Chicken Tractors in UK 1943


Modern Farming; Agriculture in Britain, 1943. Edward Raines, poultryman on a Hampshire farm, moves a poultry fold into line with the others in the field. Each of these chicken ‘sheds’ contains 25 birds. They are moved their length every day, providing fresh ground for the hens to feed on and also making sure that the chicken manure is spread across the whole field. According to the original caption: “the folds are portable and, with the aid of simple, wheeled moving-gear, are easily moved”. Photo: Ministry of Information Second World War Official Collection.

(Note that Thursday is Luddite Photo Day at B.P.A.)

8 thoughts on “Chicken Tractors in UK 1943

  1. rjs

    ok, someone better explain why this is more efficient than just building a fence around the whole field and letting the chickens roam free over the entire area.

    reminds me of British gardening books ive read…always seemed their whole purpose was to make everything as much work as possible..

    Reply
    1. K. McDonald Post author

      Maybe because foxes guard henhouses.

      From wiki: With the coop on only a small area at any given time, the field has time to wholly regrow and more birds can be fed than if they were allowed to freely roam. A chicken tractor also gives some shelter from predators and weather. Moreover, hens lay eggs in nest boxes rather than hiding them in foliage.

      Reply
        1. K. McDonald Post author

          A lot of make work projects get passed off as necessary activity. Regarding the photo though, it truly was a war era project. And having read about Salatin’s methods, I like the chicken tractor idea. It keeps them out of the vegetable and flower gardens, too, eh?

          Reply
    2. Trog

      Chickens can’t take direct sun/heat. Without the shelter of these “folds” they would all clump together in any shade they could find in a fenced pasture and would not cover the entire ground equally. And hawks will swoop down on chickens in a large open field, even if fencing keeps out predators on foot.

      I, too, think that moving chicken tractors daily looks like too much work and verges on factory-farm confinement. I am working on designing portable shades to solve this too-much-sun problem for my own chickens–otherwise my hens and chicks stay under the chokecherries most of the day and don’t eat the grasshoppers out in the grass around my garden.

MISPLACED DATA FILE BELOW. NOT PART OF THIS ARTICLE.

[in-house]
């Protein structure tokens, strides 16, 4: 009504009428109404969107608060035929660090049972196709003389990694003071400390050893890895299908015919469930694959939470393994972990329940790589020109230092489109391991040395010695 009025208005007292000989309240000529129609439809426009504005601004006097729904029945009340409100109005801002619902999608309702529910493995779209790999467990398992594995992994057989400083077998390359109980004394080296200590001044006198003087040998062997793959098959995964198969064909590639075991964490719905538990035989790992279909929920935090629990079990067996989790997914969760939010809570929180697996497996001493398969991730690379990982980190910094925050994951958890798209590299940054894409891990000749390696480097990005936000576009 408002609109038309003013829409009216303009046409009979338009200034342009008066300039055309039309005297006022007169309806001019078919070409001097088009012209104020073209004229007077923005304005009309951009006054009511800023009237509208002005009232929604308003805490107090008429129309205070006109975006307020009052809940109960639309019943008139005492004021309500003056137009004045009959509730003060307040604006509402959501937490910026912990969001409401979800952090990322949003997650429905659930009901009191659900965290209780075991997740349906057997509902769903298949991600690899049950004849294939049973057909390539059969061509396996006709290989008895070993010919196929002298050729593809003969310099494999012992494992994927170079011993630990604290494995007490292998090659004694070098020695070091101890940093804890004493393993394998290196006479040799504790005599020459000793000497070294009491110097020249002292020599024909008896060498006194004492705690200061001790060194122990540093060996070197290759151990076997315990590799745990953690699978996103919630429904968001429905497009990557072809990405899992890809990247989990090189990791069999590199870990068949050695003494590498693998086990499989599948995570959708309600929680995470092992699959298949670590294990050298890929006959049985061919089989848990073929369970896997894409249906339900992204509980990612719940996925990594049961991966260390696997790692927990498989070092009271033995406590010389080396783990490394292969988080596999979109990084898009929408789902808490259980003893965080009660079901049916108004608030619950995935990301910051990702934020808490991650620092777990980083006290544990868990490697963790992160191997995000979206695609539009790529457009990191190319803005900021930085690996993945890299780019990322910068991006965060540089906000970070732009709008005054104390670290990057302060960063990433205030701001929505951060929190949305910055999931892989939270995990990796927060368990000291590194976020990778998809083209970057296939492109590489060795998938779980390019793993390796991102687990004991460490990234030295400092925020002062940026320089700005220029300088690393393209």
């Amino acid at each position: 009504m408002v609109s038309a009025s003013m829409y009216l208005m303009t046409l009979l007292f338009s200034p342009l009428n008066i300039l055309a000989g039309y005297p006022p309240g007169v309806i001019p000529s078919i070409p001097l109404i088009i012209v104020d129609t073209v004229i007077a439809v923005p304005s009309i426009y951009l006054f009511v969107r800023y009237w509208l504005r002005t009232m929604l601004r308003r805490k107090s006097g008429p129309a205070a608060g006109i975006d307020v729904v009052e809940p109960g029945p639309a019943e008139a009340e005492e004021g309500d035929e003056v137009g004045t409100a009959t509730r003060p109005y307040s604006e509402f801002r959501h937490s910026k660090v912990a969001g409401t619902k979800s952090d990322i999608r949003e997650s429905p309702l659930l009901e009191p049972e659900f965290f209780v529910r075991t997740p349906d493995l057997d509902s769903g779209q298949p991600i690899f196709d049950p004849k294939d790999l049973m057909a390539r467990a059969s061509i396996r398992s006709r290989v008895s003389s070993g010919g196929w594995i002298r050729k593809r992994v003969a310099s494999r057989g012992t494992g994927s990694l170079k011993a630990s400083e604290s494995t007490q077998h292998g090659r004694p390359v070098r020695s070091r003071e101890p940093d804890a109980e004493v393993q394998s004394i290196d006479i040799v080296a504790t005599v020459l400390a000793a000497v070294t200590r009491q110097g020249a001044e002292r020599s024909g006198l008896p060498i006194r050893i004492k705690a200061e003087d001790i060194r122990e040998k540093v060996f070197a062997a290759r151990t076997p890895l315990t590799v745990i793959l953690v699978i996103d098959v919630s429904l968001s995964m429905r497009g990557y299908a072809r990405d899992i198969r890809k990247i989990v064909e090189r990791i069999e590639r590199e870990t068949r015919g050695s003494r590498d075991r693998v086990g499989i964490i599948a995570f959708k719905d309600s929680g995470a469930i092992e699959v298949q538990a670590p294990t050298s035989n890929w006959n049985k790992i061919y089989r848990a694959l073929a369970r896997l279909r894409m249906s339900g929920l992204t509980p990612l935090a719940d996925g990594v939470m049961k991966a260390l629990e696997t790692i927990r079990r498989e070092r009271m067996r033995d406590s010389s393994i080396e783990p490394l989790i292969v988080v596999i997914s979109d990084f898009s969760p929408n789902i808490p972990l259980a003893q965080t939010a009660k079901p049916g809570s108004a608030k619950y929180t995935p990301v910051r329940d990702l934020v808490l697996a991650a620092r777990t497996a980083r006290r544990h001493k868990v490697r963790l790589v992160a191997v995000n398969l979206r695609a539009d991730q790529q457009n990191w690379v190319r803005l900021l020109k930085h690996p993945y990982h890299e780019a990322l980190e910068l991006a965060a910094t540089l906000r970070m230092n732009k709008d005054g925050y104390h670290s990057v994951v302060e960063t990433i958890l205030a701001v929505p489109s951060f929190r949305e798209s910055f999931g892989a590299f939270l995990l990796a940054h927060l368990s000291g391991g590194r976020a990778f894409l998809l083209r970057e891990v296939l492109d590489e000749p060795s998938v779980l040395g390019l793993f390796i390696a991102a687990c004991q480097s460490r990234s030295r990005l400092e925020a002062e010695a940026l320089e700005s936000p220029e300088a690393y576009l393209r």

The shelters need to be easy to move but stable in the wind, plus the chickens need to like using them. My first attempt at a small A-frame worked in the wind but the hens ignore it, though the youngsters use it some of the time. Suggestions anyone?

      Reply
    3. ryan

      Main reasons I use chicken tractor style is for: predator protection, and impact on pasture, and to encourage more even grazing, parasite/disease reduction. Most chickens (especially the cornish cross) won’t really range and graze more than a couple hundred yards from their roost house. If they do range farther the places near the house will still get the most impact to the point that it will ruin the pasture in that area and build up diseases and parasites. Modern light electrical fencing allows for day ranging….you can move a whole house on wheels to a new pasture every couple weeks. That doesn’t really work well for the cornish cross who are lazy birds and really need to be forced onto new pasture. Plus you can’t put young broilers out exposed to hawks and the like in the same way you can with larger layer hens. Bottom line….I don’t think the british were looking to create more work for themselves, chicken tractors still have a place on the modern integrated small farm. Do check out Joel Salatin’s work for more information on the beautiful ways in which chicken tractor style grazing has been integrated into his pasture based farming.

      Reply

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